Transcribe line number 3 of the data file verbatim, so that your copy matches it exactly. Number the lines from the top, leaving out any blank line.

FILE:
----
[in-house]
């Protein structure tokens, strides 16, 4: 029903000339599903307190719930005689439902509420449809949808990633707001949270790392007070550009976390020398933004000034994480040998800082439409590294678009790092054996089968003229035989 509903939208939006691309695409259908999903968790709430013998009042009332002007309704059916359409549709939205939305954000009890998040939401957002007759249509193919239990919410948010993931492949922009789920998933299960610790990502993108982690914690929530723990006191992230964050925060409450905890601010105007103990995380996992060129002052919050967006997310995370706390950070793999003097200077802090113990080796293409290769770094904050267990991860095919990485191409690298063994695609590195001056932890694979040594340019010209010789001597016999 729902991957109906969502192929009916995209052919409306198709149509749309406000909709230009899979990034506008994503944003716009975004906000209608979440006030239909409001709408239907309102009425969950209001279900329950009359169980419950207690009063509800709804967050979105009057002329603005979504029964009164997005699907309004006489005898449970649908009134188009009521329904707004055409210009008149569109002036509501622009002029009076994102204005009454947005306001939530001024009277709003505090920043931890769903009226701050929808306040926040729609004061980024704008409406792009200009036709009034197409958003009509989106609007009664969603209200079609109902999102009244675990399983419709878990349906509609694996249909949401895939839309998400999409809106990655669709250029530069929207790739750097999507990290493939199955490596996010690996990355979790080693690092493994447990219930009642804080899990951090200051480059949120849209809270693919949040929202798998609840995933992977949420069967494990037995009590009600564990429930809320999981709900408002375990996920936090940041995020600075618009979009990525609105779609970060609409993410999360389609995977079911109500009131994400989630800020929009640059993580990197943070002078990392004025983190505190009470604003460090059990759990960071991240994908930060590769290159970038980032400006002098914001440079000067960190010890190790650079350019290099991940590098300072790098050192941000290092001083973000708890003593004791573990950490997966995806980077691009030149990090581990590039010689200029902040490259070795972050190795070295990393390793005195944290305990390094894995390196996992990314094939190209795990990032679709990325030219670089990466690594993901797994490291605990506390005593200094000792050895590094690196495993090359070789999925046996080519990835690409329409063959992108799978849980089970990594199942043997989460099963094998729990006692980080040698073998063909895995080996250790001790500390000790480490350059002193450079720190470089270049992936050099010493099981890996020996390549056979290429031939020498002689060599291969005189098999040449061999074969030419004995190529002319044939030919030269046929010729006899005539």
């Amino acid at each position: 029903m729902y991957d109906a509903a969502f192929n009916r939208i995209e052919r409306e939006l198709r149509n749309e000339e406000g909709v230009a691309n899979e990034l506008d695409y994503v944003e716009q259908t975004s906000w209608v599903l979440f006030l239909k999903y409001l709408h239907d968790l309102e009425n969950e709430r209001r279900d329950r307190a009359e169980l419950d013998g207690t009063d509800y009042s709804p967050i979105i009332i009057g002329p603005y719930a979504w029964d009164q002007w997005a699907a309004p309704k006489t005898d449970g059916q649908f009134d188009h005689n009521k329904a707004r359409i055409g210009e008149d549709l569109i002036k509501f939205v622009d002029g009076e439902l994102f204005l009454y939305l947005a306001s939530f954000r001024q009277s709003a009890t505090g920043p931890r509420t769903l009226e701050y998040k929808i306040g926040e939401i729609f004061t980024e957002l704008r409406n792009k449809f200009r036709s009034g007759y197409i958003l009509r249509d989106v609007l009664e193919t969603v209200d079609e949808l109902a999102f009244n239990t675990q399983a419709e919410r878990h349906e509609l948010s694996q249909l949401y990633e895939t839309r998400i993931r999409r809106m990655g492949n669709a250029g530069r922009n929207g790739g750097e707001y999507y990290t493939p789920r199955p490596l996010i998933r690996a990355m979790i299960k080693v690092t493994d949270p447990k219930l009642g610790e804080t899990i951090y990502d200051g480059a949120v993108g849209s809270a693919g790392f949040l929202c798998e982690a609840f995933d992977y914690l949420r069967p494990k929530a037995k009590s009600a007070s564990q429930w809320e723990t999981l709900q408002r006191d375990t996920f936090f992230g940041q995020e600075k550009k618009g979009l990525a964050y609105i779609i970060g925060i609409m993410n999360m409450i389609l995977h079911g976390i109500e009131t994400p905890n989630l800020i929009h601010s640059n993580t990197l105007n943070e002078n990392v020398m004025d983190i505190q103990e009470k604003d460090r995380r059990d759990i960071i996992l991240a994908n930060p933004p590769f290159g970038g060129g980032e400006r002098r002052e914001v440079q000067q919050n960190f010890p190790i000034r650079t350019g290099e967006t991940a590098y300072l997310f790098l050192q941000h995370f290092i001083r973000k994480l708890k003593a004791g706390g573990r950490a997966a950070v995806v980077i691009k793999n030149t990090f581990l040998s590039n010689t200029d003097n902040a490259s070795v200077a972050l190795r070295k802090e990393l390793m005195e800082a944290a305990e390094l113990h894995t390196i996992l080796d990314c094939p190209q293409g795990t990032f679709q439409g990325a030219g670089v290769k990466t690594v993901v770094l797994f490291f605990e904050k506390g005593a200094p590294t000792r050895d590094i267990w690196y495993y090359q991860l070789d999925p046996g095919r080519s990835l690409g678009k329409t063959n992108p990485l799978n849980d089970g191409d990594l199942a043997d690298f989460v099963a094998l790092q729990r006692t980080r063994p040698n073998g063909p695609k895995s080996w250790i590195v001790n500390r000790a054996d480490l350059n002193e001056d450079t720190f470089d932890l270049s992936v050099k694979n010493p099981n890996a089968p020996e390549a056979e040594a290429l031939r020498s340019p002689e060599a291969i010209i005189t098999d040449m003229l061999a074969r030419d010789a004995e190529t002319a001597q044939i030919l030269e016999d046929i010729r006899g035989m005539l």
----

């Amino acid at each position: 029903m729902y991957d109906a509903a969502f192929n009916r939208i995209e052919r409306e939006l198709r149509n749309e000339e406000g909709v230009a691309n899979e990034l506008d695409y994503v944003e716009q259908t975004s906000w209608v599903l979440f006030l239909k999903y409001l709408h239907d968790l309102e009425n969950e709430r209001r279900d329950r307190a009359e169980l419950d013998g207690t009063d509800y009042s709804p967050i979105i009332i009057g002329p603005y719930a979504w029964d009164q002007w997005a699907a309004p309704k006489t005898d449970g059916q649908f009134d188009h005689n009521k329904a707004r359409i055409g210009e008149d549709l569109i002036k509501f939205v622009d002029g009076e439902l994102f204005l009454y939305l947005a306001s939530f954000r001024q009277s709003a009890t505090g920043p931890r509420t769903l009226e701050y998040k929808i306040g926040e939401i729609f004061t980024e957002l704008r409406n792009k449809f200009r036709s009034g007759y197409i958003l009509r249509d989106v609007l009664e193919t969603v209200d079609e949808l109902a999102f009244n239990t675990q399983a419709e919410r878990h349906e509609l948010s694996q249909l949401y990633e895939t839309r998400i993931r999409r809106m990655g492949n669709a250029g530069r922009n929207g790739g750097e707001y999507y990290t493939p789920r199955p490596l996010i998933r690996a990355m979790i299960k080693v690092t493994d949270p447990k219930l009642g610790e804080t899990i951090y990502d200051g480059a949120v993108g849209s809270a693919g790392f949040l929202c798998e982690a609840f995933d992977y914690l949420r069967p494990k929530a037995k009590s009600a007070s564990q429930w809320e723990t999981l709900q408002r006191d375990t996920f936090f992230g940041q995020e600075k550009k618009g979009l990525a964050y609105i779609i970060g925060i609409m993410n999360m409450i389609l995977h079911g976390i109500e009131t994400p905890n989630l800020i929009h601010s640059n993580t990197l105007n943070e002078n990392v020398m004025d983190i505190q103990e009470k604003d460090r995380r059990d759990i960071i996992l991240a994908n930060p933004p590769f290159g970038g060129g980032e400006r002098r002052e914001v440079q000067q919050n960190f010890p190790i000034r650079t350019g290099e967006t991940a590098y300072l997310f790098l050192q941000h995370f290092i001083r973000k994480l708890k003593a004791g706390g573990r950490a997966a950070v995806v980077i691009k793999n030149t990090f581990l040998s590039n010689t200029d003097n902040a490259s070795v200077a972050l190795r070295k802090e990393l390793m005195e800082a944290a305990e390094l113990h894995t390196i996992l080796d990314c094939p190209q293409g795990t990032f679709q439409g990325a030219g670089v290769k990466t690594v993901v770094l797994f490291f605990e904050k506390g005593a200094p590294t000792r050895d590094i267990w690196y495993y090359q991860l070789d999925p046996g095919r080519s990835l690409g678009k329409t063959n992108p990485l799978n849980d089970g191409d990594l199942a043997d690298f989460v099963a094998l790092q729990r006692t980080r063994p040698n073998g063909p695609k895995s080996w250790i590195v001790n500390r000790a054996d480490l350059n002193e001056d450079t720190f470089d932890l270049s992936v050099k694979n010493p099981n890996a089968p020996e390549a056979e040594a290429l031939r020498s340019p002689e060599a291969i010209i005189t098999d040449m003229l061999a074969r030419d010789a004995e190529t002319a001597q044939i030919l030269e016999d046929i010729r006899g035989m005539l």